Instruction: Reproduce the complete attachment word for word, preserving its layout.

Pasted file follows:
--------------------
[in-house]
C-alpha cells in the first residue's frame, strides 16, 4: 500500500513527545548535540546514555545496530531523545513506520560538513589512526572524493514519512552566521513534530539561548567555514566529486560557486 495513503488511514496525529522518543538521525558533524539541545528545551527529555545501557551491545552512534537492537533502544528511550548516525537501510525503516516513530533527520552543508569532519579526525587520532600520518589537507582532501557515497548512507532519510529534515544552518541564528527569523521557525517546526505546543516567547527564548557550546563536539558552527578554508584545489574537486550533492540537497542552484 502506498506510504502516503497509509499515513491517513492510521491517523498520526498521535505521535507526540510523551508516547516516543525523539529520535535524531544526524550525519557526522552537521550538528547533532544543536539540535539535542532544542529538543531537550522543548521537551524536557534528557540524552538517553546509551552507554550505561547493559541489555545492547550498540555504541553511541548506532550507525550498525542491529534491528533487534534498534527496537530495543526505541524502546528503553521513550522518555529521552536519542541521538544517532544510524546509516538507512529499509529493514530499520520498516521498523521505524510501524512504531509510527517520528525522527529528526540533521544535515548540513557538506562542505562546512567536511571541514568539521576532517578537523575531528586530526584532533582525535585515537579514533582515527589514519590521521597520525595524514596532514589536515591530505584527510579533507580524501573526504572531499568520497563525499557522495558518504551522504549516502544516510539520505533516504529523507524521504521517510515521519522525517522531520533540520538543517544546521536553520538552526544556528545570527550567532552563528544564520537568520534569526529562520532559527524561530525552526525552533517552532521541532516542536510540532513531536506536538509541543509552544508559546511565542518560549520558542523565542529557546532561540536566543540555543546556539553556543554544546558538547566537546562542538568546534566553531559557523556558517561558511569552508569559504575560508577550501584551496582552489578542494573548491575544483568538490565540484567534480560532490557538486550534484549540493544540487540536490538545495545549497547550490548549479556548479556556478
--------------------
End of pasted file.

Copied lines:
[in-house]
C-alpha cells in the first residue's frame, strides 16, 4: 500500500513527545548535540546514555545496530531523545513506520560538513589512526572524493514519512552566521513534530539561548567555514566529486560557486 495513503488511514496525529522518543538521525558533524539541545528545551527529555545501557551491545552512534537492537533502544528511550548516525537501510525503516516513530533527520552543508569532519579526525587520532600520518589537507582532501557515497548512507532519510529534515544552518541564528527569523521557525517546526505546543516567547527564548557550546563536539558552527578554508584545489574537486550533492540537497542552484 502506498506510504502516503497509509499515513491517513492510521491517523498520526498521535505521535507526540510523551508516547516516543525523539529520535535524531544526524550525519557526522552537521550538528547533532544543536539540535539535542532544542529538543531537550522543548521537551524536557534528557540524552538517553546509551552507554550505561547493559541489555545492547550498540555504541553511541548506532550507525550498525542491529534491528533487534534498534527496537530495543526505541524502546528503553521513550522518555529521552536519542541521538544517532544510524546509516538507512529499509529493514530499520520498516521498523521505524510501524512504531509510527517520528525522527529528526540533521544535515548540513557538506562542505562546512567536511571541514568539521576532517578537523575531528586530526584532533582525535585515537579514533582515527589514519590521521597520525595524514596532514589536515591530505584527510579533507580524501573526504572531499568520497563525499557522495558518504551522504549516502544516510539520505533516504529523507524521504521517510515521519522525517522531520533540520538543517544546521536553520538552526544556528545570527550567532552563528544564520537568520534569526529562520532559527524561530525552526525552533517552532521541532516542536510540532513531536506536538509541543509552544508559546511565542518560549520558542523565542529557546532561540536566543540555543546556539553556543554544546558538547566537546562542538568546534566553531559557523556558517561558511569552508569559504575560508577550501584551496582552489578542494573548491575544483568538490565540484567534480560532490557538486550534484549540493544540487540536490538545495545549497547550490548549479556548479556556478